Mixed news for PM2-5
The first quarter of this year saw both good and bad news on respirable particulate matter, PM2-5. Rick Gould reports.
The good news is that levels of the harmful pollutant have fallen due to the impact of the coronavirus lockdown, due to large falls in road traffic. Levels of PM2.5 have dropped by as much at least a third in London, Birmingham, Bristol and Cardiff, and by about a quarter in Manchester.
Scientists have been exploring whether there are any links between the virus and air quality. This follows on from research published in 2003 (1) where scientists found that there is a synergistic impact of poor air quality and the SARS virus, where exposure to poor air quality significantly increased the mortality rate.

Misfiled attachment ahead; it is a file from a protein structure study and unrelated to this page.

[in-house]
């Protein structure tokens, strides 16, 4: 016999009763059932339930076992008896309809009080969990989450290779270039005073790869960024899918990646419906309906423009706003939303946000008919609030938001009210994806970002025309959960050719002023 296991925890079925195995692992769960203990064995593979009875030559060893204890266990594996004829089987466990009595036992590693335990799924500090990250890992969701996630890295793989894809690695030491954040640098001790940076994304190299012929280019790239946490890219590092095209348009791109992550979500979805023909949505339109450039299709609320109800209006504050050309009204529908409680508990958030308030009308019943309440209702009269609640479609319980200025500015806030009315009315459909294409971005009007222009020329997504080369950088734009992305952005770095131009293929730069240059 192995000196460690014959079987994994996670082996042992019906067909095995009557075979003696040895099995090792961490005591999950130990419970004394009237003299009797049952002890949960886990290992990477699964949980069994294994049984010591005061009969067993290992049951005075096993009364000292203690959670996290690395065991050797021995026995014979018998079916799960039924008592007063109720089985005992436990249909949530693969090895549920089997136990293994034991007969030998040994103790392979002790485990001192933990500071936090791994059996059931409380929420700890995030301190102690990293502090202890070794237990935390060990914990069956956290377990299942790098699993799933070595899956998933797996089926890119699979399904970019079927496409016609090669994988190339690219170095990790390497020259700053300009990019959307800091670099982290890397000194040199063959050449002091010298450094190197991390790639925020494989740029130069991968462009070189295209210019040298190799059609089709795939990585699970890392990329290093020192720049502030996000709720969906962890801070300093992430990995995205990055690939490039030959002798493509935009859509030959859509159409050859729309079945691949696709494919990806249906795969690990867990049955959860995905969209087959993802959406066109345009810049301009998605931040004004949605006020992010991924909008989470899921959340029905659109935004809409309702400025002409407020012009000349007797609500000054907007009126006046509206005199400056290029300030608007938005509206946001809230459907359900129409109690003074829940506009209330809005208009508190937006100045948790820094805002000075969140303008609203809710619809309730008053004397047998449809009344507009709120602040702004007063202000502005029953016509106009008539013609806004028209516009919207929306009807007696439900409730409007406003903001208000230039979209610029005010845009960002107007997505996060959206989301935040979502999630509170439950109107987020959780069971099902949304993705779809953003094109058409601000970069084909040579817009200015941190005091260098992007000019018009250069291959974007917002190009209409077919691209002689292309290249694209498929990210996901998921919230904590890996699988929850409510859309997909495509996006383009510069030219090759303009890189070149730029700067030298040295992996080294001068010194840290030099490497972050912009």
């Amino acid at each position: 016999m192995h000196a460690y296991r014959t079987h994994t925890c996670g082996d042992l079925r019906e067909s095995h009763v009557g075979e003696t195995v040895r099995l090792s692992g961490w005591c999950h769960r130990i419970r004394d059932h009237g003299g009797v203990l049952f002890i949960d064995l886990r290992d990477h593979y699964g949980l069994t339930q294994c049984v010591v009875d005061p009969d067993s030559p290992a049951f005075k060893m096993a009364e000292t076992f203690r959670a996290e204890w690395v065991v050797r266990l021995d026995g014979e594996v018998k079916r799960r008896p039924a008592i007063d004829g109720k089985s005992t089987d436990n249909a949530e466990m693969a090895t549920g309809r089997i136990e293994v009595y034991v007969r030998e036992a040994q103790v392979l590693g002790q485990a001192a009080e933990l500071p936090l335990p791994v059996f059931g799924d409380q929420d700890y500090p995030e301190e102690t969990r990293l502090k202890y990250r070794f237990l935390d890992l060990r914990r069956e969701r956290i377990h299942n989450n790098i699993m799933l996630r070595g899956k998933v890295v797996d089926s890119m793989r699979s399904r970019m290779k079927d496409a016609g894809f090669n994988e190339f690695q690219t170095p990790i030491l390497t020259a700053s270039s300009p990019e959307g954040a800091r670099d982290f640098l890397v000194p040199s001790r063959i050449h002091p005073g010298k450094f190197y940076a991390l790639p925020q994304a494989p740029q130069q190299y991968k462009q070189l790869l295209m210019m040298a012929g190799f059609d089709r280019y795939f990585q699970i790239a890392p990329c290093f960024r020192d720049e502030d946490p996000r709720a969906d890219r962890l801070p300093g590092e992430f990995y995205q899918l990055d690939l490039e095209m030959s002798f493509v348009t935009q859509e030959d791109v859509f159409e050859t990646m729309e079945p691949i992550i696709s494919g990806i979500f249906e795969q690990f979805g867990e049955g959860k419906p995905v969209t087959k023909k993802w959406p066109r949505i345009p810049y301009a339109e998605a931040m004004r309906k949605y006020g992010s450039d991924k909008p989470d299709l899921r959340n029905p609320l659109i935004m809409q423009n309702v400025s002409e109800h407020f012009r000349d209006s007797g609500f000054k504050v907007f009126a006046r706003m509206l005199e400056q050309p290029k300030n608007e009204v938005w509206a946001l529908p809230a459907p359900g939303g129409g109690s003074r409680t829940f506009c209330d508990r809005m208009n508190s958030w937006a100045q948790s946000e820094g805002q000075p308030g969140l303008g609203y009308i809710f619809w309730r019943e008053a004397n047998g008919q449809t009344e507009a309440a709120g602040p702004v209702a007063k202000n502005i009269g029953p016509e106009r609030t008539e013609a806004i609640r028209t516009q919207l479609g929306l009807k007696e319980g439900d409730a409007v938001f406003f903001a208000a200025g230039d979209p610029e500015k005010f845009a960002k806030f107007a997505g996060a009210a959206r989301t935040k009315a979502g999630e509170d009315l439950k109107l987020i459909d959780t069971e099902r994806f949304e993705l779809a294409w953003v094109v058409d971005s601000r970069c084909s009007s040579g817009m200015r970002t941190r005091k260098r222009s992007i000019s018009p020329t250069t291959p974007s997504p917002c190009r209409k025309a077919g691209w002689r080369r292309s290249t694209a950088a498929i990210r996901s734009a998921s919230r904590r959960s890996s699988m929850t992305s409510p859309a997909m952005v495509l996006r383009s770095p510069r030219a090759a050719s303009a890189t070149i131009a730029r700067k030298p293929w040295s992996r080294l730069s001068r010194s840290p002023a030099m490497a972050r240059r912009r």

More recently, researchers at Harvard School of Public Health examined larges sets of data and found that in populations chronically exposed to poor air quality, a small increase PM2.5 leads to a large rise in the mortality rate from COVID-19 (2).
Meanwhile, in Parliament, MP’s voted against the provisions in the Environment Bill to adopt the World Health Organisation’s (WHO) recommended limits for ambient PM2.5, despite a commitment in the 2019 Clean Air Strategy to meet this higher standard. Few towns and cities in the UK currently meet the WHO target.
1 Cui, Y et al (2003). Air pollution and case fatality of SARS in the People's Republic of China: an ecologic study. Environmental Health volume 2, Article number: 15
2 Xiao Wu, M.S et al (2020). Exposure to air pollution and COVID-19 mortality in the United States, https://www.eenews.net/assets/2020/04/07/document_gw_01.pdf